How do you use Kotlin?

Kotlin rising: JetBrains’ census reveals the community’s trends

Sarah Schlothauer
© Shutterstock / Johanna Varner

Now that Android expressed that they will become “Kotlin-first”, Kotlin is on the radar. This programming language has been on the rise over the past few years. The latest census from JetBrains explores what’s trending in the community, and what developers are using Kotlin for.

Kotlin is on the up and up. A recent blog by JetBrains’ Roman Elizarov explained that functional programming is on the rise.

At Google I/O 2019, Android announced that “Android will be increasingly Kotlin-first”.

Two years ago, we announced Kotlin was a supported language for Android. Our top developers loved it already, and since then, it’s amazing how fast it’s grown. Over 50% of professional Android developers now use Kotlin, it’s been one of the most-loved languages two years running on Stack Overflow, and one of the fastest-growing on GitHub in number of contributors. Many new Jetpack APIs and features will be offered first in Kotlin. If you’re starting a new project, you should write it in Kotlin.

Chet Haase, Android Developers Blog

JetBrains also released the data from their Kotlin Census 2018. This census helps determine what’s rising and fluctuating in the community. What do developers want out of this rising programming language?

Growth and usage

What is the main usage of Kotlin? Most developers use it in production code (58%).

SEE ALSO: I deploy on Fridays (and maybe you should too)

As for people not yet using the language in Kotlin, they refer to lack of knowledge as the number one reason stopping them. This response grew from the 2017 census results: from 36% to 55%. The second most popular answer is ‘low language adoption’, followed by ‘colleagues don’t want to use a new language’.

According to the survey, Java takes the lead as developers’ primary programming language. 42% of respondents remarked that they mostly use Java. However, this is slightly less than 2017 responses, where 49% of respondents mainly used Java.

Similarly, Kotlin as a main programming language grew a small amount: from 37% to 39%.

Meanwhile, Most programmers have been writing in the language for less than 2 years. As the language matures, we will see the length of usage grow. It should also be taken into consideration that the length of time spent with the language may affect a person’s desire to take a survey on the language. (Shout out to the 2% of respondents have been using Kotlin for more than 4 years! Bravo!)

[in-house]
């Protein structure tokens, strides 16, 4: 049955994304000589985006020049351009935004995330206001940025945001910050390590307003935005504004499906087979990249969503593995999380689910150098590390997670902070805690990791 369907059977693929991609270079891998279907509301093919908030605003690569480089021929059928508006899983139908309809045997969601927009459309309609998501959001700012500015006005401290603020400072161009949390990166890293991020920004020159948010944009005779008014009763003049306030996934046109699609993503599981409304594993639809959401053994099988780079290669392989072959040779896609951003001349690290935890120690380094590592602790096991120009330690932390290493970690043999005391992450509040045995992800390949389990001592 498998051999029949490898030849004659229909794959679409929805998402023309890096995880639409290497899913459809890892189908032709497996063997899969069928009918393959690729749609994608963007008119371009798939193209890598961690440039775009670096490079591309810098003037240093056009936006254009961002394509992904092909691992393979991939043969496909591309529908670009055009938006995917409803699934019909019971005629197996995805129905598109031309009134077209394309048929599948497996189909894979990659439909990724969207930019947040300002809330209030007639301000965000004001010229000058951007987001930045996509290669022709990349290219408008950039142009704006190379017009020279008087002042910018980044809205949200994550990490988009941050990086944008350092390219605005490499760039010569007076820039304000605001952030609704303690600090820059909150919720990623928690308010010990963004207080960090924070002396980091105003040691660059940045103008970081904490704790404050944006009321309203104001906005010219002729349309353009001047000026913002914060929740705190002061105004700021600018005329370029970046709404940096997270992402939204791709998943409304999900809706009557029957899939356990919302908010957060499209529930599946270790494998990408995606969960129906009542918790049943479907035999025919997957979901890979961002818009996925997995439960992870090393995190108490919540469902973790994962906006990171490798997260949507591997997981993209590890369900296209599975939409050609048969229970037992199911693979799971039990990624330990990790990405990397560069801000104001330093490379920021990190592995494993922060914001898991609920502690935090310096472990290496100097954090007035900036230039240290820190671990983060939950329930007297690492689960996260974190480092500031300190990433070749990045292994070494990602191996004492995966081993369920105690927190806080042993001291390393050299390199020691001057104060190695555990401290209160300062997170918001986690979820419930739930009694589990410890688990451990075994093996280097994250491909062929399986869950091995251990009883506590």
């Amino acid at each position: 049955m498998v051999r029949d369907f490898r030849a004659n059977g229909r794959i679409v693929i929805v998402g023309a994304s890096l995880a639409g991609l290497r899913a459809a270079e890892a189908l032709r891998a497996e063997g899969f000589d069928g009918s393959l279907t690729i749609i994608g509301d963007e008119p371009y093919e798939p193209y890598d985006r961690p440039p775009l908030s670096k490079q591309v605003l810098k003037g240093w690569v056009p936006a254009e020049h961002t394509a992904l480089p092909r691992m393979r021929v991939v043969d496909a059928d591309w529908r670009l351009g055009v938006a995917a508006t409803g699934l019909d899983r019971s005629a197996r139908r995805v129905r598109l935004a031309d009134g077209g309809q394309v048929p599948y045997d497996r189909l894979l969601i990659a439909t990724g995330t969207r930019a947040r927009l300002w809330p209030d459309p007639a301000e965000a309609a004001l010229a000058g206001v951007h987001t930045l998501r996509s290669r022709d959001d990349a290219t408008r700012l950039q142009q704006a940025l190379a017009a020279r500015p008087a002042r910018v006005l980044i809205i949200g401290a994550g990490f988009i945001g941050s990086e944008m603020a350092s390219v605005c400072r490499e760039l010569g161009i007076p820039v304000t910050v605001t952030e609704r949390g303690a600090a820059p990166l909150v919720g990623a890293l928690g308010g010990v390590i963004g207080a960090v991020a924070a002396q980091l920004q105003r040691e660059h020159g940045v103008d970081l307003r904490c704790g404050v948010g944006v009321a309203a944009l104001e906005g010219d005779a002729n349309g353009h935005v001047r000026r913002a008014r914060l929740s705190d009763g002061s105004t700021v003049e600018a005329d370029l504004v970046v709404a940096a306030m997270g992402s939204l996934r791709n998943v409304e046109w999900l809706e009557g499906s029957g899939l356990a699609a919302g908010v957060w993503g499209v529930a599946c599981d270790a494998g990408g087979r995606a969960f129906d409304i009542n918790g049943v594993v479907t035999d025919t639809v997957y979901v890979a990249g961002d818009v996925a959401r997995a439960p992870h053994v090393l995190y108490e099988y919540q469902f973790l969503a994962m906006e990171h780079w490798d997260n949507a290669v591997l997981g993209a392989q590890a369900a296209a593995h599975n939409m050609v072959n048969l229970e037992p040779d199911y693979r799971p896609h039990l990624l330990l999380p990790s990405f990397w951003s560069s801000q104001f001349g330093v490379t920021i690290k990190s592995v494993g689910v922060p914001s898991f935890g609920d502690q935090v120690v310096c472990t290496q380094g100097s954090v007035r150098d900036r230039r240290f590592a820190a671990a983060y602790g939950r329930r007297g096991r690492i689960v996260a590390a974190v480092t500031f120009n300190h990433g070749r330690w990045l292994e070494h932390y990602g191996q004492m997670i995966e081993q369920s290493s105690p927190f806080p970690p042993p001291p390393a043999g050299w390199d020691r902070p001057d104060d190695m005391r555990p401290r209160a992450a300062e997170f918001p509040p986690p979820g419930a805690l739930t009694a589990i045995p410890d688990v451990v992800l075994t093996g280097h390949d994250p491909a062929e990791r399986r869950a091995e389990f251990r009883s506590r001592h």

App development

Mobile app development ranks as the most popular kind of app (followed by web back-end). According to JetBrains, “25% of users are developing 2 types of apps with Kotlin”, showing that the language can be used for a variety of different kinds of creations.

As expected, Android development grew over the past year. 66% of respondents develop for Android.  Android Studio also ranks as the most popular tool for mobile development.

SEE ALSO: Why we still use command line interface tools

With the aforementioned announcement from Android about Kotlin-first features, this growth makes sense and may continue rising. Most respondents develop for Android Oreo, followed by Nougat, Pie, and Marshmallow.

Kotlin/JVM is the most popular flavor however, with 67% of respondents using it.

When it comes to the JDK, a majority of respondents develop for JDK 8 (84%). 27% of respondents develop for JDK 11. With the new JDK release cadence and the end of support coming for JDK 8, will this number change soon?

Are you a Kotlin programmer? How do your own experiences compare to the JetBrains census?

Let’s see how the language changes over the next year!

Sarah Schlothauer

Sarah Schlothauer

All Posts by Sarah Schlothauer

Sarah Schlothauer is the editor for She received her Bachelor's degree from Monmouth University, West Long Branch, New Jersey. She currently lives in Frankfurt, Germany with her husband and cat where she enjoys reading, writing, and medieval reenactment. She is also the editor for Conditio Humana, an online magazine about ethics, AI, and technology.

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